• The output file (i.e. /home/tungsten/tungsten-diag-2021-11-15-16-37-33/merged.log) will be overwritten without warning if it exists.

As of v6.1.18 and v7.0.2, the tungsten_merge_logs command will support the --before and --after filters, which will exclude lines from the output based on a timestamp:

[--before {TIMESTAMP}] Discard all lines after {TIMESTAMP}
[--after {TIMESTAMP}] Discard all lines prior to {TIMESTAMP}
   The {TIMESTAMP} must be specified as a single argument wrapped in quotes,
   in the format of 'yyyy/mm/dd hh:mm:ss', including a single space between
   the date and time. Hours are in 24-hour time, and all values should be
   left-padded with zeros. For example:
       tungsten_merge_logs --before '2021/09/27 21:58:02'
       (Feature as of v6.1.18 and v7.0.2)

A previous blog post covers the tungsten_merge_logs command in detail: https://www.continuent.com/resources/blog/easier_log_analysis_tungsten_merge_logs

The Big Picture: Understanding Log Entries In Context

Once the lines are merged, it will be much easier to see lines from different hosts together, which will create a timeline of events that can be better understood.

New Logs in v7

As of version 7.0, there are some logging enhancements. First off, a new file, $CONTINUENT_ROOT/tungsten/tungsten-manager/logs/console.log, (and also sym-linked to in the $CONTINUENT_ROOT/service_logs directory) has been added which reflects all cctrl output on that node. This is in addition to the existing cctrl.log, which records all commands entered into cctrl on that node.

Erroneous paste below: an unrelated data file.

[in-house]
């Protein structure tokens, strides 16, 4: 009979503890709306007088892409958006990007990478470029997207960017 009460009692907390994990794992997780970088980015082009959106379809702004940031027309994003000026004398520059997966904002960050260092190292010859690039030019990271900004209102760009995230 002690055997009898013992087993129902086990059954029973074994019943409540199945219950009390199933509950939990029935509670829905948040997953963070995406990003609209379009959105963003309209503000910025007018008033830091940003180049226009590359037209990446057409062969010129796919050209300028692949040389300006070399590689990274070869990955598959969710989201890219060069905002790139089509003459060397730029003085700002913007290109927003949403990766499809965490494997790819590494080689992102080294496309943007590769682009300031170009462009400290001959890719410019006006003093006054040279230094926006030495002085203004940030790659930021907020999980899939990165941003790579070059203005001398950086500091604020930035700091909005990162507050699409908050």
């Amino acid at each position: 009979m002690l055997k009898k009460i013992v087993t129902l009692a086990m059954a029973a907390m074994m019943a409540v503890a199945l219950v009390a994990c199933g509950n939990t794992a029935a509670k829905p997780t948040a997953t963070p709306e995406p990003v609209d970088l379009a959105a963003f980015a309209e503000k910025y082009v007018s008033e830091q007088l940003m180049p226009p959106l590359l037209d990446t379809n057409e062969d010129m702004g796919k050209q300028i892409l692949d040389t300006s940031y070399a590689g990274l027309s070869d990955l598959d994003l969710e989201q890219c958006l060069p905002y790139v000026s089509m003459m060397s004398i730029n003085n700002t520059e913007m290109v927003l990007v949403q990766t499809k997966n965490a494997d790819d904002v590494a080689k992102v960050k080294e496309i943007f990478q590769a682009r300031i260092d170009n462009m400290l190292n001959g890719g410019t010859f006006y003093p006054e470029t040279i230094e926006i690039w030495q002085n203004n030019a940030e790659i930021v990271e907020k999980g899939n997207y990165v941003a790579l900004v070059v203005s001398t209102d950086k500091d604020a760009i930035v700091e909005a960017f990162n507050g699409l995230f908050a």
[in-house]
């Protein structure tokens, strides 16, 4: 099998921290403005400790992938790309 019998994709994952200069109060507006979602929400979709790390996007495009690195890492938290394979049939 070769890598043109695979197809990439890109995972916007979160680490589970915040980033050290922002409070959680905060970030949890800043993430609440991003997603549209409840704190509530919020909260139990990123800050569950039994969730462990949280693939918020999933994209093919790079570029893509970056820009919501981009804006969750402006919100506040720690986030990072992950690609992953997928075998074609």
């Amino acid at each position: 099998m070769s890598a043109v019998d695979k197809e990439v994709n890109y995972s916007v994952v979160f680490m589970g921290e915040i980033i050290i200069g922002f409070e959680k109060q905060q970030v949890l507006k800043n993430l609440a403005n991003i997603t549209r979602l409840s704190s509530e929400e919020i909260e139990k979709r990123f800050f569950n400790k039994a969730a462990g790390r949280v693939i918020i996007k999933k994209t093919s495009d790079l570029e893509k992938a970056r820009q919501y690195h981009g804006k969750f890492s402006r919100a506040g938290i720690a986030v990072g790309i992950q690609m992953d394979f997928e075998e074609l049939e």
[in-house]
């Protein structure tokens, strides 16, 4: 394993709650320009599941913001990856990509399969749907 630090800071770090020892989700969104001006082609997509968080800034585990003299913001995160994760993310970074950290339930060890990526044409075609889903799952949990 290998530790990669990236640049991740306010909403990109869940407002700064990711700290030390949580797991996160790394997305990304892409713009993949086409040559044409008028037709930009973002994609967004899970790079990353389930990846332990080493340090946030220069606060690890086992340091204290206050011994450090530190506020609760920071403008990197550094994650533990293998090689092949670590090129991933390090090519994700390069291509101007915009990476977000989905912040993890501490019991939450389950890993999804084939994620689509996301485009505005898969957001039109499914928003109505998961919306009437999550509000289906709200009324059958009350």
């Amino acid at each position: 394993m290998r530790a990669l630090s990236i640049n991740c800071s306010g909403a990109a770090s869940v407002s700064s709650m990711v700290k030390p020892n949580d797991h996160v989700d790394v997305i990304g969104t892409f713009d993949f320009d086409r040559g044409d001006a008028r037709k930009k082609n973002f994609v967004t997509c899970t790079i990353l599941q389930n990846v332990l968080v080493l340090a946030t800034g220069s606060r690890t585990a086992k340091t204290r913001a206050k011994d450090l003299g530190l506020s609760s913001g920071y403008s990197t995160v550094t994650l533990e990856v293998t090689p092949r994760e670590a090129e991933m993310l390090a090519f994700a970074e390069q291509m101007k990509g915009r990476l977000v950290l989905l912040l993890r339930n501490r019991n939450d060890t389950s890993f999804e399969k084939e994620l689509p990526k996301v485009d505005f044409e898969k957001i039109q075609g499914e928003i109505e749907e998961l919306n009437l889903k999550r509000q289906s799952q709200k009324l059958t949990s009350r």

Also, the tungsten_find_orphaned tool now creates a log file in the $CONTINUENT_ROOT/service_logs directory to aid in troubleshooting issues where THL was left behind on an old Primary.

Wrap-Up

In this post we explored some of the key Tungsten troubleshooting log files and the relationship between them, including the new log files included with Tungsten version 7+.

For more information, please see our Continuent Blog and Docs:

Smooth sailing!

About the Author

Eric M. Stone
COO and VP of Product Management

Eric is a veteran of fast-paced, large-scale enterprise environments with 35 years of Information Technology experience. With a focus on HA/DR, from building data centers and trading floors to world-wide deployments, Eric has architected, coded, deployed and administered systems for a wide variety of disparate customers, from Fortune 500 financial institutions to SMB’s.